Skip navigation

This is another one of an ongoing series of posts on Grant Writing as a Career. It discusses proposal review and editing fees. Earlier posts discussed hourly fees and flat fees (also called per-proposal fees or per-project fees), and consultant retainer fees and prospect research fees.


Proposal Reviews and Critiques:

As consultants, grant writers market their research and technical writing skills to potential clients. Although egregious exceptions may occur, their skills as writers and researchers are supposed to lend a competitive edge to proposals as instruments of solicitation and persuasion.


Sometimes clients may already have the rudiments of a proposal at hand. They may desire only a third-party critique of a proposal that they have already started or which has failed to win funding and for which no reviewers’ comments exist. Consultants may serve such review-and-revise functions with more detachment than those who created an existing proposal.


Many consultants are willing to proofread and edit a preliminary proposal rather than always write it from scratch. They are also willing to serve as objective, technical reviewers before a draft or a revision is made final. Consultants may furnish written comments on such a proposal and suggest how it might be improved. Alternatively, they may contract both to provide a critique and to revise or rewrite a proposal entirely.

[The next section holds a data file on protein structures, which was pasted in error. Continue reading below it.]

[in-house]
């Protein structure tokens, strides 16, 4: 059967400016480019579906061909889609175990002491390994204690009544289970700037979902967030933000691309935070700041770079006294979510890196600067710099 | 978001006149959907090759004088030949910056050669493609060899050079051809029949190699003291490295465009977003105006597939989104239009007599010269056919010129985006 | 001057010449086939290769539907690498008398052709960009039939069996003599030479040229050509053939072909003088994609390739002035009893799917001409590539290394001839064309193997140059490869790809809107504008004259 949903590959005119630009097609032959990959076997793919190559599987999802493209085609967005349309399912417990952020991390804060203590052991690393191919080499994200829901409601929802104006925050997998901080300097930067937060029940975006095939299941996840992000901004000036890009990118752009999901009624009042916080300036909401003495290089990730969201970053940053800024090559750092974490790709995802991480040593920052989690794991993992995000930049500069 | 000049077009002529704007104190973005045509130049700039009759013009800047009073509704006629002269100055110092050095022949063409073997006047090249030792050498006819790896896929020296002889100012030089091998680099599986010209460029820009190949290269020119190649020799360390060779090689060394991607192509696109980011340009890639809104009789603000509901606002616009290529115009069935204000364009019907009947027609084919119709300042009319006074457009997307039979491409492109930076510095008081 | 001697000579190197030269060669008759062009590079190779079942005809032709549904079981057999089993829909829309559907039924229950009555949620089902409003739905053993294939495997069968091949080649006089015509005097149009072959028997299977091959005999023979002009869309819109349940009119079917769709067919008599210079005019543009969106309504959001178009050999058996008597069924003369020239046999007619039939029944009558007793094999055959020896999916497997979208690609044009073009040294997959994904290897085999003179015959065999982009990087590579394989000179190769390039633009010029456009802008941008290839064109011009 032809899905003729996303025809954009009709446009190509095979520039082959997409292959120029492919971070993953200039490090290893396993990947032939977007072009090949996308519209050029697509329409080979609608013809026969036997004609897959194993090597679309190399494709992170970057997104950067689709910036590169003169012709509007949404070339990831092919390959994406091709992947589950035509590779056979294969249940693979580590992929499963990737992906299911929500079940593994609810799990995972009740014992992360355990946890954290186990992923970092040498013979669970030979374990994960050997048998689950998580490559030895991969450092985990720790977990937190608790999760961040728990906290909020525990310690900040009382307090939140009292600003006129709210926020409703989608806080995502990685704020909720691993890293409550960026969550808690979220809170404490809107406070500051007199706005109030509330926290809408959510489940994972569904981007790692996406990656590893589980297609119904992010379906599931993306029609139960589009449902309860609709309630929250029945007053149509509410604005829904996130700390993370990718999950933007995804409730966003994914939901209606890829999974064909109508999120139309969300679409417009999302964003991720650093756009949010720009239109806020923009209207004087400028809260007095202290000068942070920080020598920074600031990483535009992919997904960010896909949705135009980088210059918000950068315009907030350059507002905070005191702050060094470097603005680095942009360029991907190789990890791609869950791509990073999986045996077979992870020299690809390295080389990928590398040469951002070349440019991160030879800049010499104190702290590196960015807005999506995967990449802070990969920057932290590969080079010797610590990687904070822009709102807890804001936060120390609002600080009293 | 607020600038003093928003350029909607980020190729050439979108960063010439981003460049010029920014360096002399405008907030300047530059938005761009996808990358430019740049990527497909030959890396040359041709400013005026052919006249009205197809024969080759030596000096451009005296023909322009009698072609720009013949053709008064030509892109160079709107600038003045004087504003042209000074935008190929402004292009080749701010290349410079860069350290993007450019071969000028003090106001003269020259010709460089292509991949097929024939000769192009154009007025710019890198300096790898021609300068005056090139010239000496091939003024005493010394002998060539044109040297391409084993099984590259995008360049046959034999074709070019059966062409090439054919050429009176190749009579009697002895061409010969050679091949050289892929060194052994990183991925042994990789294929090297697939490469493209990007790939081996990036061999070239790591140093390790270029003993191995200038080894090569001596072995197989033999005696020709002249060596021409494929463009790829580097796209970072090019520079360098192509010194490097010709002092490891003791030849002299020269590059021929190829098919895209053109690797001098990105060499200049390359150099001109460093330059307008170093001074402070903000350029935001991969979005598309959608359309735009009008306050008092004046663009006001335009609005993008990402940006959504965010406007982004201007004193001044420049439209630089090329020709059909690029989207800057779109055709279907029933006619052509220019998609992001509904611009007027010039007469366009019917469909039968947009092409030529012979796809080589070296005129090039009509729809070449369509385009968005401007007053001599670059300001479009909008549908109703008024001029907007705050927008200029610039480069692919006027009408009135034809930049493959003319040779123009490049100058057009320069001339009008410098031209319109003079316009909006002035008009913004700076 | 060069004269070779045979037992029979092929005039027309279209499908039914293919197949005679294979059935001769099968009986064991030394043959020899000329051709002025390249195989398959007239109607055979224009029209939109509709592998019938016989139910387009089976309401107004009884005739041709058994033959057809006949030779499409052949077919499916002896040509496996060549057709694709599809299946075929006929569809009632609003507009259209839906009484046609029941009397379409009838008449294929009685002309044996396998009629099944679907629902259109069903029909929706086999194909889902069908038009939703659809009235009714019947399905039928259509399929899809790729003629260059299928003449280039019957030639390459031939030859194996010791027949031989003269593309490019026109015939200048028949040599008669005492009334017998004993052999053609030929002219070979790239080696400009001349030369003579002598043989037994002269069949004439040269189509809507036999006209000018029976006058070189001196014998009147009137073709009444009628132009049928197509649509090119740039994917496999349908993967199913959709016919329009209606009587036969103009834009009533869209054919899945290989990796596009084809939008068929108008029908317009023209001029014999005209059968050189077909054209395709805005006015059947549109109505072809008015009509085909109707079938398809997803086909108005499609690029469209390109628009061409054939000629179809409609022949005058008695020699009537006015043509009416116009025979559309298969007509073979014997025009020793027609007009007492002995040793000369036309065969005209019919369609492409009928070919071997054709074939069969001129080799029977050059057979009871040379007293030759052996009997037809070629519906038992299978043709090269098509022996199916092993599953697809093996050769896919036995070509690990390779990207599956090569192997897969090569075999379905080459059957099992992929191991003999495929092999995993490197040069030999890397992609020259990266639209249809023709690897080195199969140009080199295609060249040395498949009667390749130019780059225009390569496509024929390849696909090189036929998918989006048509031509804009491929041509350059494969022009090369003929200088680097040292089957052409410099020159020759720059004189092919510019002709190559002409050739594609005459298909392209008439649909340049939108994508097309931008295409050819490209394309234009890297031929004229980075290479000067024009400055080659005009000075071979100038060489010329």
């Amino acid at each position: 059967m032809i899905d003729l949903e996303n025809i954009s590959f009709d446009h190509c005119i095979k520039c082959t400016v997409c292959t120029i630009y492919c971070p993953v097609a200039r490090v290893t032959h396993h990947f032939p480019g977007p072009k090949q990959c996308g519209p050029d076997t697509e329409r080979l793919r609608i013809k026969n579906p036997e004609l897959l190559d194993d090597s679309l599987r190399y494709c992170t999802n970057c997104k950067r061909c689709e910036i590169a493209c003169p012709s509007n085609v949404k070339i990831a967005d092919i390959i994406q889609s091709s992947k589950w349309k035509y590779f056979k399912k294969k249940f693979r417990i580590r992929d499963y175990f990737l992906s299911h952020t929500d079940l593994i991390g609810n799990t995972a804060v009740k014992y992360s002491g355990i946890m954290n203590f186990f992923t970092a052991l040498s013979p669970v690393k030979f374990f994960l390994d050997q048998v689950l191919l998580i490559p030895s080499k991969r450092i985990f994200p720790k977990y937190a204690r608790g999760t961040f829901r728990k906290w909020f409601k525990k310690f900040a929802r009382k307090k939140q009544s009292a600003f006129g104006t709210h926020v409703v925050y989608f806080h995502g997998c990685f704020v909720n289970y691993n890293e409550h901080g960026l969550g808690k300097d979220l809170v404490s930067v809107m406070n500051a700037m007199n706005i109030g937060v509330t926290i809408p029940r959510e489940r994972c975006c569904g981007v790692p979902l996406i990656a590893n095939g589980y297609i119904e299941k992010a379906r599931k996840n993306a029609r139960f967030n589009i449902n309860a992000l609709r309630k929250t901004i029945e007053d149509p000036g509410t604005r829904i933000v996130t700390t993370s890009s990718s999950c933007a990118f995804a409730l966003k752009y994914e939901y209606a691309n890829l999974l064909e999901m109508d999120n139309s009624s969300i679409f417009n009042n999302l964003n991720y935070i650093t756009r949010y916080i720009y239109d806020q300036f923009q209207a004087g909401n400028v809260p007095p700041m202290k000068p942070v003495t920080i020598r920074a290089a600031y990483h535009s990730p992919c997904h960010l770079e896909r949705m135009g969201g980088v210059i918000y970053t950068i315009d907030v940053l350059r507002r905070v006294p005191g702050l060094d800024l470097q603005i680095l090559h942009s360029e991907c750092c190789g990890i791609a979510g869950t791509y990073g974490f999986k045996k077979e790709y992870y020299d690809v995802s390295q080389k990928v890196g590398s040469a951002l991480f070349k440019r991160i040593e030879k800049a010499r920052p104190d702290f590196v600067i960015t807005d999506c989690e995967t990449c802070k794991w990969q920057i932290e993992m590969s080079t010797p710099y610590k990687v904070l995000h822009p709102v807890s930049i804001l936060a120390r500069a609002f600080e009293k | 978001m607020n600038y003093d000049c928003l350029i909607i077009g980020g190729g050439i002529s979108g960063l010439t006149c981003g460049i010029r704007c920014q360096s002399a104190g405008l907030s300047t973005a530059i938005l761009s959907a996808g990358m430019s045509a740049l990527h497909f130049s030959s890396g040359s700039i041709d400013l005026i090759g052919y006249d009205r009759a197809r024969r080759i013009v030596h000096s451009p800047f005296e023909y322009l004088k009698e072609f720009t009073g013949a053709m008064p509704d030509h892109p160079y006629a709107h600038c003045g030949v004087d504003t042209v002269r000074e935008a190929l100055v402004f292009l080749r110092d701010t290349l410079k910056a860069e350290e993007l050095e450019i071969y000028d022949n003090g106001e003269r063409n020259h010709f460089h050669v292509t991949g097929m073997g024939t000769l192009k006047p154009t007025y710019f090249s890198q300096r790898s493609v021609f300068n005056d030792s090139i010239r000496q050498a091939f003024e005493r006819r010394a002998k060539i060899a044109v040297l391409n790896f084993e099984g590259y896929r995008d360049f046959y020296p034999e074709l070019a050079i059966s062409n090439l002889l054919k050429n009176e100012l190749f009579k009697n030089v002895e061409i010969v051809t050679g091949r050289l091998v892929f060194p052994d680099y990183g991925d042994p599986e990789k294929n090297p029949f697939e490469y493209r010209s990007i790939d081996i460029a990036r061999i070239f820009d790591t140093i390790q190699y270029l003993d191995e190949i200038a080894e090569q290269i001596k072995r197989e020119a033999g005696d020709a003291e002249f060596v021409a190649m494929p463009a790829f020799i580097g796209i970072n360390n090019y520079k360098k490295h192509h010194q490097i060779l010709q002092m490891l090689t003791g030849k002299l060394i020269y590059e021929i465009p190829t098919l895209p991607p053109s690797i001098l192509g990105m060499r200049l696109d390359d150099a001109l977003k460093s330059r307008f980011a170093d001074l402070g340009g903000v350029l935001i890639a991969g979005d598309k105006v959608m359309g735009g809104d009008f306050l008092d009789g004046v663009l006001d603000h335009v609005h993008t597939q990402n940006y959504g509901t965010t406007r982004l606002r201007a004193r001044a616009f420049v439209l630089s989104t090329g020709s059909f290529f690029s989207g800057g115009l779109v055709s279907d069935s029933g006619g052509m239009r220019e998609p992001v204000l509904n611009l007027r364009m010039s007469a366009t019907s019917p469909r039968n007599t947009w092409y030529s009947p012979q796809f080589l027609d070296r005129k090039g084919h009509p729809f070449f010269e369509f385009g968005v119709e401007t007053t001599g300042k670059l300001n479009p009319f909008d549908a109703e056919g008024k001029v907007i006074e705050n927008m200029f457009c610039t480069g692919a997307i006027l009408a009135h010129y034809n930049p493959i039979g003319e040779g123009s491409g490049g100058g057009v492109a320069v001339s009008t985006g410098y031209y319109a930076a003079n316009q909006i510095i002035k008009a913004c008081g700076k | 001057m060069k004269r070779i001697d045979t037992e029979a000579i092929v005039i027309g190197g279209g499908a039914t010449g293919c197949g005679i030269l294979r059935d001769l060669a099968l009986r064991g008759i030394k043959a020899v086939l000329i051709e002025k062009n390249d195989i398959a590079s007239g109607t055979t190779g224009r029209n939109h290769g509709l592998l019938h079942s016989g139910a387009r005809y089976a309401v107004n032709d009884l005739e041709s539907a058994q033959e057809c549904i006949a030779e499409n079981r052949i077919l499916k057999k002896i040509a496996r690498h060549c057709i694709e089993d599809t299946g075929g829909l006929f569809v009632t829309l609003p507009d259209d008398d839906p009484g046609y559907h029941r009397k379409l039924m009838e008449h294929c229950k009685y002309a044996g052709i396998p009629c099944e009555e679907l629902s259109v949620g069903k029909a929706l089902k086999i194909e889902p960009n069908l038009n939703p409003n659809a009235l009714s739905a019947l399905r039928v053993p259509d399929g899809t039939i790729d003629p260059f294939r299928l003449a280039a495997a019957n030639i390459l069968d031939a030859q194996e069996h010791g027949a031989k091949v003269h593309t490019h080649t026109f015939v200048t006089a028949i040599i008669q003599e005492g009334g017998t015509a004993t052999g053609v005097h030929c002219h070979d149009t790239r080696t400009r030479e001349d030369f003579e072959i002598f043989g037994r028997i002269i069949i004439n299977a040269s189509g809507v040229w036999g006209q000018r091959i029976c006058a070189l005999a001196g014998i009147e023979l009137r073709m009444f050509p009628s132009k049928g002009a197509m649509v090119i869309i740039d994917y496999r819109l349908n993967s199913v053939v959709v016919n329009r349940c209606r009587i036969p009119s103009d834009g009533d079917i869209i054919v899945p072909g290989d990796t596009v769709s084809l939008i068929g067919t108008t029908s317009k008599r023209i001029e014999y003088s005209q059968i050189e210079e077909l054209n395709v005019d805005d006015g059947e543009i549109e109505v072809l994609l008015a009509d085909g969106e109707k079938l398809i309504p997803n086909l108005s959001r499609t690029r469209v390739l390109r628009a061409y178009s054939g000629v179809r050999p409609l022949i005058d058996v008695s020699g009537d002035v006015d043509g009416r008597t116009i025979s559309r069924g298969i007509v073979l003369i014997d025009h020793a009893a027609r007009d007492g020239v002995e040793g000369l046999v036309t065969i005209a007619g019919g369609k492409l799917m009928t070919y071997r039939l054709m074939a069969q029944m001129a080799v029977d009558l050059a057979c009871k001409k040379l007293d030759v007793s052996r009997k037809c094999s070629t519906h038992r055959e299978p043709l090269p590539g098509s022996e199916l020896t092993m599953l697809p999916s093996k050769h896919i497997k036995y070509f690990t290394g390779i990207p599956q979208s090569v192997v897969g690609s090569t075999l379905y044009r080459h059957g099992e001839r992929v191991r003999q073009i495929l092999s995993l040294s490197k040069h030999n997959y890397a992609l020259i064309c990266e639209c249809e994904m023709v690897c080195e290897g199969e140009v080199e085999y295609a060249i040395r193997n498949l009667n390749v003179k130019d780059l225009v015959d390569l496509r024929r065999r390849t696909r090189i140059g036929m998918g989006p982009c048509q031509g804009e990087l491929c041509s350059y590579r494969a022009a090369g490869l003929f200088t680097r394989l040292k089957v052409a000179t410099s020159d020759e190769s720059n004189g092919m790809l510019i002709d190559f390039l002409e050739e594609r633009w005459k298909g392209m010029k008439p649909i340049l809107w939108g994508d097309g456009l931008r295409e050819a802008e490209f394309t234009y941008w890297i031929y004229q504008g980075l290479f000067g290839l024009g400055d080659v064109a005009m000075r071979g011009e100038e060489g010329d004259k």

Editing, Review, and Revision Fees:

Fees for proposal reviews vary with its nature and complexity, its state of readiness for submission before review, and the extent to which the consultants are to take an active role in revising the draft. In addition, they may vary with its length and with the type of funding source. Fees for reviewing or reworking longer proposals and those to be submitted to government agencies tend to be higher than others.


Fixed fees quoted on websites generally range from $250 to $1,500 per proposal reviewed. The pricier exceptions charge a minimum of $1,750 (10 hours at $175 per hour). Such hourly fees, if specified, are often similar to those consultants charge for preparing a brand new proposal and readying it for submission as a final draft.


In this arrangement, consultants are able to practice their technical writing skills and to see how applicants have handled a specific grant program’s proposal review criteria. Clients get an objective analysis of the merits of their proposals before they submit them.


Leave a Reply

Fill in your details below or click an icon to log in: Logo

You are commenting using your account. Log Out /  Change )

Google+ photo

You are commenting using your Google+ account. Log Out /  Change )

Twitter picture

You are commenting using your Twitter account. Log Out /  Change )

Facebook photo

You are commenting using your Facebook account. Log Out /  Change )


Connecting to %s

%d bloggers like this: